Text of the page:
When you stop hiding from NOT-KNOWING, it is much easier to steadily progress on the path of yoga. Patanjali’s first four yoga sutras make that clear. If you understand them, you understand everything, in principle.
    atha yoga anushasanam
    yogash chitta vritti nirodhah
    tada drashtuh svarupe avasthanam
    vritti sarupyam itaratra

    now begins the study and practice of yoga
    yoga is to surrender the projections of the mind
    then the true nature of the self manifests
    otherwise there is identification with mental projections
    Food for thought: The above conclusion (=> knowledge) is of course only just that: a thought. Don’t count on me to further explain and enlighten you. Practice. Practice. Practice.

    L'Homme et la Femme - Man and Woman

    Monday, February 14. 2011

    Victor Hugo (1802 – 1885), French poet and novelist, was one of the most important French Romantic writers of the 19th Century. Best known for his novels Notre-Dame de Paris and Les Miserables, Hugo raised many philosophical questions, including the great eternal human question surrounding earthly love and its many seeming contradictions, ambiguities and dilemmas. His language was forever metaphoric, pointing to the real rather than attempting to represent it. The significance of raising fundamental questions was more important than reaching definite conclusions. He spoke to humanity in between his lines.

    Hugo wrote the following poem. It’s called L’Homme et la Femme (Man and Woman). It explores the dualities of life (and love!) as they are expressed in men and women. It’s a profoundly moving attempt to unravel that enigma wrapped inside all of us, forever embodying so much of what we consider to be admirable and delightful, objectionable and unpleasant, exalting and discouraging, right and noble, wrong and unworthy, in human nature, character, thought and conduct.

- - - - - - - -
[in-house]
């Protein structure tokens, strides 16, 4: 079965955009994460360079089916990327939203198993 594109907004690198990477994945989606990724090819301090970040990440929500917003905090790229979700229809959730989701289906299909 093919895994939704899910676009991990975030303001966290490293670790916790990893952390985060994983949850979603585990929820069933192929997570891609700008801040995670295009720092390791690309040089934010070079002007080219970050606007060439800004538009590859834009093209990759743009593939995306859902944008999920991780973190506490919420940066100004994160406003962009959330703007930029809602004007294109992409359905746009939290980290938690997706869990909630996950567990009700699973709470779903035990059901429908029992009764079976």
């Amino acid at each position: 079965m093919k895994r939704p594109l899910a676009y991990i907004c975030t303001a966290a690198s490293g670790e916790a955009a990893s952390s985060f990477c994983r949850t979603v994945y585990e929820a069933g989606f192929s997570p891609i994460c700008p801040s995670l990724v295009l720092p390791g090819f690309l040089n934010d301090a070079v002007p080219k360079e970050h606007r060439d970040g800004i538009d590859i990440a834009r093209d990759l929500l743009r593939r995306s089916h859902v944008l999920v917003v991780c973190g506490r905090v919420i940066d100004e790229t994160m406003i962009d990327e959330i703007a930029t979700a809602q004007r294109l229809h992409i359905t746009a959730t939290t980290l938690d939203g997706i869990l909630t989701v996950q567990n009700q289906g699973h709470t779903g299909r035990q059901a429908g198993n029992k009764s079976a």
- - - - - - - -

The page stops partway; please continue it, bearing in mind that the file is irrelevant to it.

Hugo invites us to look at our differences with fresh eyes. Perfection and imperfection, beauty and ugliness, attraction and repulsion, THIS or THAT, are nothing but pointers to wake us up and see what is real and what is not. Instead of confining our experiences to the perception of opposites, we are invited to delve into the hidden meaning of these opposites in order to see our true nature more clearly:

    We are separate yet interdependent, harmonizing manifestations of one united Being that can embrace, pacify and liberate the most contradicting views of the world and provide answers to the many mysteries of our existence.

    For those men and women who can't see eye to eye, try to read between these lines:
    Man and Woman (English translation)
    Man is the most elevated of creatures,
    Woman the most sublime of ideals.
    God made for man a throne; for Woman an altar.
    The throne exalts; the altar sanctifies.
    Man is the brain; Woman, the heart.
    The brain creates light; the heart, love.
    Light engenders; love resurrects.
    Because of reason Man is strong.
    Because of tears Woman is invincible.